Pancreas Disease - Can you recognise this sleeping monster?

by 5m Editor
6 June 2006, at 1:00am

By Intervet - Pancreas disease (PD) of Atlantic salmon was first recognised in Scotland, followed by Ireland and then Norway. This short series of Agenda articles will cover; 1. A description of PD (Agenda No. 5), 2. The diagnosis of PD (Agenda No. 6) and 3. Control strategies (Agenda No. 8).

Pancreas Disease - Can you recognise this sleeping monster? - By Intervet - Pancreas disease (PD) of Atlantic salmon was first recognised in Scotland, followed by Ireland and then Norway. This short series of Agenda articles will cover; 1. A description of PD (Agenda No. 5), 2. The diagnosis of PD (Agenda No. 6) and 3. Control strategies (Agenda No. 8). Intervet

PD is caused by an alphavirus known as salmon pancreas disease virus (SPDV). While there are some molecular differences between isolates from Norway and the Irish and Scottish PD virus, the variation in the manifestation and impact of SPDV infection on individual sites is more related to fish and environmental factors than these viral differences.

In Norway, PD is an important economic disease of Atlantic salmon particularly around the Bergen area. It has also recently been described in sea-reared rainbow trout. It can cause signifi cant losses due to morbidity, mortality, reduced production and downgrading. While the name suggests that the primary organ damaged is the pancreas, severe cardiac and skeletal myopathies are also key features of this disease. One form of chronic PD has also been known as sudden death syndrome (SDS), due to deaths in well conditioned feeding fish.

Atlantic salmon (Salmo salar L) is considered to be the most susceptible host but published experimental challenges have shown that brown trout (Salmo trutta) and rainbow trout (Oncorhynchus mykiss) are also susceptible; however, the lesion profile is considerably less severe in these latter species. However, in in-house experimental challenge studies, we found that rainbow trout and Atlantic salmon had equally severe lesions Due to the difficulty of isolating SPDV from natural outbreaks of PD and the widespread distribution of Infectious Pancreatic Necrosis virus (IPNV), which can mask the SPDV and the disease in farmed salmon, PD has been significantly under diagnosed in the fi eld. Other conditions such as cardiomyopathy syndrome (CMS) and heart and skeletal muscle inflammation (HSMI) have also complicated the diagnosis of PD.

All stages of marine-reared Atlantic salmon are susceptible, including S0 and S1 smolts and growers. There is strong evidence of a high level of acquired life-long immunity to PD, as once a population has been infected, new PD outbreaks do not occur. But primary outbreaks of PD can take several months to resolve depending on the age of fish infected and the water temperature.

The pattern and outcome of PD outbreaks has become less predictable with disease occurring during all months of the year and in all sizes of fi sh in Ireland, Scotland and Norway. When PD occurs at winter temperatures, it is very insidious in nature, takes a long time to spread throughout a cage and site, and has a prolonged recovery phase. From a production point of view, winter PD is potentially much more damaging than a PD outbreak shortly after transfer, as, while mortalities may be less, there is a significant loss of growth over a prolonged period.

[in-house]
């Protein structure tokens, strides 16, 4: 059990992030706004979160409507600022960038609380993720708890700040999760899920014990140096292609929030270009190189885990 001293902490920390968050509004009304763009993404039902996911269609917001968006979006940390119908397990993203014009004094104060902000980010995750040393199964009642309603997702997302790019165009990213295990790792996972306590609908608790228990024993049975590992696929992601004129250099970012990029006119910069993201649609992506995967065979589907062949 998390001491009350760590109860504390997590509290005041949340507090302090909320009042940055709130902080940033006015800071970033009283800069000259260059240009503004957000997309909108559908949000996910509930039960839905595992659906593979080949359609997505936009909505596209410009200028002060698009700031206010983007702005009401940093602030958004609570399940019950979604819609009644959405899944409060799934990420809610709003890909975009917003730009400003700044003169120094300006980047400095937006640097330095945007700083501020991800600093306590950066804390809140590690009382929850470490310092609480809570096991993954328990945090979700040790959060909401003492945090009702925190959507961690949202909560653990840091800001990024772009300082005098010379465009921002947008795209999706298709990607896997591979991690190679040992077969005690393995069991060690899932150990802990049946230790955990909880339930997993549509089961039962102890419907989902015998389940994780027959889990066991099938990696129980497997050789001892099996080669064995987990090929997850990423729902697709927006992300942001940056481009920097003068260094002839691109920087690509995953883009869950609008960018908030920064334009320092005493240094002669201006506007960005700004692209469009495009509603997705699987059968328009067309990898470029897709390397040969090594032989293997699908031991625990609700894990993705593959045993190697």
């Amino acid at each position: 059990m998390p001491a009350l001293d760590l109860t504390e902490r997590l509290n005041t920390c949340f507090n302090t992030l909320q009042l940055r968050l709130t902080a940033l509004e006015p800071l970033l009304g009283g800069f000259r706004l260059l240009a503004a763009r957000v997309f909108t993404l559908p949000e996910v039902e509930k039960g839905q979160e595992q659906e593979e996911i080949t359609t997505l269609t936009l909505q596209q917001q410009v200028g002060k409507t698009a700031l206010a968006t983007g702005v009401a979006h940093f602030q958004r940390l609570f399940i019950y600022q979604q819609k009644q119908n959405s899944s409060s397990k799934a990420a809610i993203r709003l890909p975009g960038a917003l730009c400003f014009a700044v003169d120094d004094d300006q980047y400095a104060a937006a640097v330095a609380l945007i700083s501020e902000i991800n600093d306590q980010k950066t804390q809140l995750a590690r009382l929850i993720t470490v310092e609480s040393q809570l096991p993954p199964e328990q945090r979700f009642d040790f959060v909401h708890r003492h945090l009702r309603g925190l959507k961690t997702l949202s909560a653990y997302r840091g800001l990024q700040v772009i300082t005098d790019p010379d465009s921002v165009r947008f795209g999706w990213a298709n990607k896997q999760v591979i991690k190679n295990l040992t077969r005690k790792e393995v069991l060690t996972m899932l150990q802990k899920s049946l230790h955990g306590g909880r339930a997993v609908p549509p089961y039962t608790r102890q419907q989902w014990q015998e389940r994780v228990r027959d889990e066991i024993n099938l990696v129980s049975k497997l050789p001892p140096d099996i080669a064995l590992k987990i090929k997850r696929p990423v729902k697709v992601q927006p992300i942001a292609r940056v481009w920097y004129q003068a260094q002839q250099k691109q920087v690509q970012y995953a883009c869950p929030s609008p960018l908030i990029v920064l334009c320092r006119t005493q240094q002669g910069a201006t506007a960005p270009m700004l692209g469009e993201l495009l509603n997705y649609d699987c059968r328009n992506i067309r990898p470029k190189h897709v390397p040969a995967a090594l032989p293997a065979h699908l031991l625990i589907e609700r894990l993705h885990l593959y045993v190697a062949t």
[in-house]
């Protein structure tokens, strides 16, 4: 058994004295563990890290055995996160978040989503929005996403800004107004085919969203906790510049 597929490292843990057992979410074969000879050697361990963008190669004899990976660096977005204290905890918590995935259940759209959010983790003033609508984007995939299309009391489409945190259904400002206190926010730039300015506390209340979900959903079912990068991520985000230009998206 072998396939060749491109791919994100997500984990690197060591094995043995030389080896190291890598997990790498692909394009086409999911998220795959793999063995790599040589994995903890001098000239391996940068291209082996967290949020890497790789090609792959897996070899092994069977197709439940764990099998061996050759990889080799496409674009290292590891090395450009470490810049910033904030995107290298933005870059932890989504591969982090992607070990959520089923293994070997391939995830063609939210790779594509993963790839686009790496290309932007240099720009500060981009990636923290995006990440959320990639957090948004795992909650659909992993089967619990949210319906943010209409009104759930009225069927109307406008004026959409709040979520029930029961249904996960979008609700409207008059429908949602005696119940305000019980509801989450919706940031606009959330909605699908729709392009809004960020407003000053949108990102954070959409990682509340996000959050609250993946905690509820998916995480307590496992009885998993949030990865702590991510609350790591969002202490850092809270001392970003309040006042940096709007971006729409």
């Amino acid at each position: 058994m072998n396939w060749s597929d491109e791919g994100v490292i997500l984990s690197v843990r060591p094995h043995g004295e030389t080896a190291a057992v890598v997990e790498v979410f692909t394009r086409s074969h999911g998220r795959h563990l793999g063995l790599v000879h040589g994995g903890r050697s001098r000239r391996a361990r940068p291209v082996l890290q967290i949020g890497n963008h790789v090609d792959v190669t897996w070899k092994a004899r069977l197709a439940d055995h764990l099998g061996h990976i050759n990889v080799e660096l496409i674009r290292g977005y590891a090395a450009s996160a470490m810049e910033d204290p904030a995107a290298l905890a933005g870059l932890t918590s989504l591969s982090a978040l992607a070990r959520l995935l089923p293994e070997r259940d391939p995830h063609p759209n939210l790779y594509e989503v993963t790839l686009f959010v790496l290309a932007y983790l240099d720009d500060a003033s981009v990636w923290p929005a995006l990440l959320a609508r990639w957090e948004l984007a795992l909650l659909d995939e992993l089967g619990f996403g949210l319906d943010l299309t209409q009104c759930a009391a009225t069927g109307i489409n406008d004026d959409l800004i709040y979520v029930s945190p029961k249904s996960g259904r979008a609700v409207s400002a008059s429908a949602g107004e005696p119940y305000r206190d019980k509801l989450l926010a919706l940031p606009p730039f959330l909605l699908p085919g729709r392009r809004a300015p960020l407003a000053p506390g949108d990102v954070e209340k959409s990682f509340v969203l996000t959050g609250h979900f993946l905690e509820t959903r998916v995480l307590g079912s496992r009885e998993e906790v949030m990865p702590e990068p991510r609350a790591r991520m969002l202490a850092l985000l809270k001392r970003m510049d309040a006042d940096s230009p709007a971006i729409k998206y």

An epidemiological survey undertaken in Ireland on 2002-2003 farmed salmon stocks revealed that 15 of 21 sites (71%) had experienced PD with mortality reaching 40% in some cages. The prevalence and severity of PD outbreaks in Norway have steadily increased since the mid 1990s where, in severe cases (e.g., 97 G S0 with 9 % and S0 98G with 20% losses), considerable losses were recorded. Transmission appears to be primarily due to direct fi sh to fi sh contact, but the involvement of other marine reservoirs, such as molluscs, crustaceans and wild fish, or vectors such as sea lice and even vertical transmission, cannot be ruled out.

The clinical signs of acute infection with SPDV can be difficult to detect, especially in winter conditions. Classically there is a sudden drop in feed intake, in some cases preceded by voracious feeding. A variable proportion of fi sh become lethargic and can be seen swimming around the edges and corners of the net pen. Some moribund fi sh may be seen hanging from the sides of the nets by their jaws. There may be a small increase in mortalities at this viraemic stage, but the most signifi cant mortalities usually occur 3-6 weeks after the acute phase disease at temperatures of 12-14°C or there may be a more prolonged chronic mortality phase.

An increase in white to yellow cast-like faeces is often associated with PD and these are frequently observed on nets. Other clinical manifestations include sudden death in large fish, which have feed in their gastrointestinal tract, fi sh lying motionless on the bottom of the pen, unusual swimming behaviour (including circling and spiral swimming) and spitting out feed pellets. A variable percentage of fi sh become runts. Sub-clinical infections where the population is infected with SPDV but with no evidence of clinical or signifi cant histological lesions may also occur.

In post-mortem examination of acute phase PD fish, which is rarely detected, there will be no food in the gut, white or yellow casts in the gut and, occasionally, petechial haemorrhages over the surface of the pyloric caecae. In chronic phase PD, there will be a significant lack of abdominal body fat and poor condition factors in severely affected fish. Large good-conditioned fish with feed in their gut may show no gross lesions but rupture of the heart is occasionally observed (SDS). Histological, serological, and virological examination can confirm the diagnosis (see Agenda No. 6).

Source: Intervet - April 2006

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